The Saab 9-4X could be the rarest new vehicle in the world.
It was one year ago this week that the wraps came off Saab’s new crossover. The world debut was conducted at the Los Angeles auto show.
Saab had a modest global sales goal for the 9-4X, based on my interviews with executives and what was said at the company’s L.A. press conference in November 2010. The company targeted a few thousand sales of the 9-4X in 2011, starting in the spring in the U.S.
Shipments to Europe, Australia, Taiwan and the Middle East were penciled-in for this past August.
Once full production was reached in 2012, the automaker aimed to sell about 15,000 to 20,000 units globally, of which about 50 percent of production was aimed at the U.S.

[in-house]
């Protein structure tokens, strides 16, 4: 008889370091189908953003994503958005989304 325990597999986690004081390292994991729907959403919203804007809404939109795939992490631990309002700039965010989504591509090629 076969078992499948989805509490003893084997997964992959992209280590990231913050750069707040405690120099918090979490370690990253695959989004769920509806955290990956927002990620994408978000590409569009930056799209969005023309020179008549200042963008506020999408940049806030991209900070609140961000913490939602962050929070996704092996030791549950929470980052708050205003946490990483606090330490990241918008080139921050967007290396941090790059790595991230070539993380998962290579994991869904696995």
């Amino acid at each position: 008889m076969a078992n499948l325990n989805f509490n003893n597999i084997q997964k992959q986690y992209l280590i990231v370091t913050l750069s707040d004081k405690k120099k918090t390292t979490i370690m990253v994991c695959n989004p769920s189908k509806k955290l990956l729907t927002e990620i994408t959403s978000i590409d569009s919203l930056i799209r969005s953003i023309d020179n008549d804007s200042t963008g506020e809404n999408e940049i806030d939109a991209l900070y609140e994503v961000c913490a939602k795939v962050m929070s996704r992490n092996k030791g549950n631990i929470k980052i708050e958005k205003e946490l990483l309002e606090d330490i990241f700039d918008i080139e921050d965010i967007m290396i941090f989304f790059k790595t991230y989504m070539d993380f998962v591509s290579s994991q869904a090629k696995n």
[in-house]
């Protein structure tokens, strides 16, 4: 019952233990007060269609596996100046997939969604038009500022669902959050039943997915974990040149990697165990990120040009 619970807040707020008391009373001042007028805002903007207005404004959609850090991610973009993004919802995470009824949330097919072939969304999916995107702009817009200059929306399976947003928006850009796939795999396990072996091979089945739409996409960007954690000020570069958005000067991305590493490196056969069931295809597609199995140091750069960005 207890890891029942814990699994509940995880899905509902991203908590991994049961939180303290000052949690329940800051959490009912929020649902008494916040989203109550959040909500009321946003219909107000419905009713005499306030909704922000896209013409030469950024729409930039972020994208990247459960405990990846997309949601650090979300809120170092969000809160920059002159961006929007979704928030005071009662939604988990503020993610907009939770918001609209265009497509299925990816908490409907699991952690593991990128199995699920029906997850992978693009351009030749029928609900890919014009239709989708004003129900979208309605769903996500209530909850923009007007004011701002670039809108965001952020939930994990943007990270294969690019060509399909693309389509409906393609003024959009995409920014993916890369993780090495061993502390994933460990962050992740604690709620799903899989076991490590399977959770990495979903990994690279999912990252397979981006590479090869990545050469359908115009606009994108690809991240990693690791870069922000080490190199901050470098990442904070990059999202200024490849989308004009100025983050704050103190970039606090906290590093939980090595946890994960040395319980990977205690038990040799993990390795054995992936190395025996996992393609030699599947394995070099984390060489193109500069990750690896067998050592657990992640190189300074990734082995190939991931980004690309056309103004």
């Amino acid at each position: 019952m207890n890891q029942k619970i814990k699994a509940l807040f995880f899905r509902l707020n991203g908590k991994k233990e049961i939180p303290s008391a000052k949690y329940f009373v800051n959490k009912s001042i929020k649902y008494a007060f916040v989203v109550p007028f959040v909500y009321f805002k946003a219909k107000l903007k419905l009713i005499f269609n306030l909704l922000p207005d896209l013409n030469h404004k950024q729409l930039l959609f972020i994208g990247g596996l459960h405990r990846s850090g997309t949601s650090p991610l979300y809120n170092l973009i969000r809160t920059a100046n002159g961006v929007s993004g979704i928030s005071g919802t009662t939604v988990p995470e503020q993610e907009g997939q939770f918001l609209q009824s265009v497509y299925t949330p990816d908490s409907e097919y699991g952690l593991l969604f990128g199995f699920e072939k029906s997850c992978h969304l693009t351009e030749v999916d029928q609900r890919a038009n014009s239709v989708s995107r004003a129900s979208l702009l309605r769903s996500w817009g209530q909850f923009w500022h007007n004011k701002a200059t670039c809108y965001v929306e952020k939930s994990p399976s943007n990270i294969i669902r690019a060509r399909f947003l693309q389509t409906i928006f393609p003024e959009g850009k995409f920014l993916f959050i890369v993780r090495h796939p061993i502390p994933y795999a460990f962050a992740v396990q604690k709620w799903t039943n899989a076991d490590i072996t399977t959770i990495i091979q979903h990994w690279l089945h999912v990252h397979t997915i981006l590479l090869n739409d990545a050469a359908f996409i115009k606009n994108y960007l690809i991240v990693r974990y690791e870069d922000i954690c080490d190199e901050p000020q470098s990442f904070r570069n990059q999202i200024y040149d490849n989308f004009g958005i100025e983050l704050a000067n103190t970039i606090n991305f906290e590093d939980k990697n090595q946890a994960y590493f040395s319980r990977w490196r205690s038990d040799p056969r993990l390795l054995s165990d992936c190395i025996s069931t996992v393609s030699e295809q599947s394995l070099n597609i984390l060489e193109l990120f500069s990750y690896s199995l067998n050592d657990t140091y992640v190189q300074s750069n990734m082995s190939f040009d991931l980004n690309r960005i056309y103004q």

In case you’ve forgotten, the 9-4X is essentially a Cadillac SRX in disguise. What distinguishes the 9-4X is sheet metal, interior styling and suspension tuning. The 9-4X is assembled in the same General Motors factory, Ramos Arizpe, Mexico, as the SRX. Actually, I should say was assembled — GM has not assembled 9-4Xs for months.
Of course, with Saab’s much publicized financial problems, things did not turn out as planned. While vehicles were shipped to the United States, shipments to Europe and other areas of the world never materialized.
As for the U.S., just under 500 9-4Xs were shipped to dealers. Through October this year, sales totaled 194 vehicles.
Like I said, the 9-4X could be the rarest new vehicle in the world.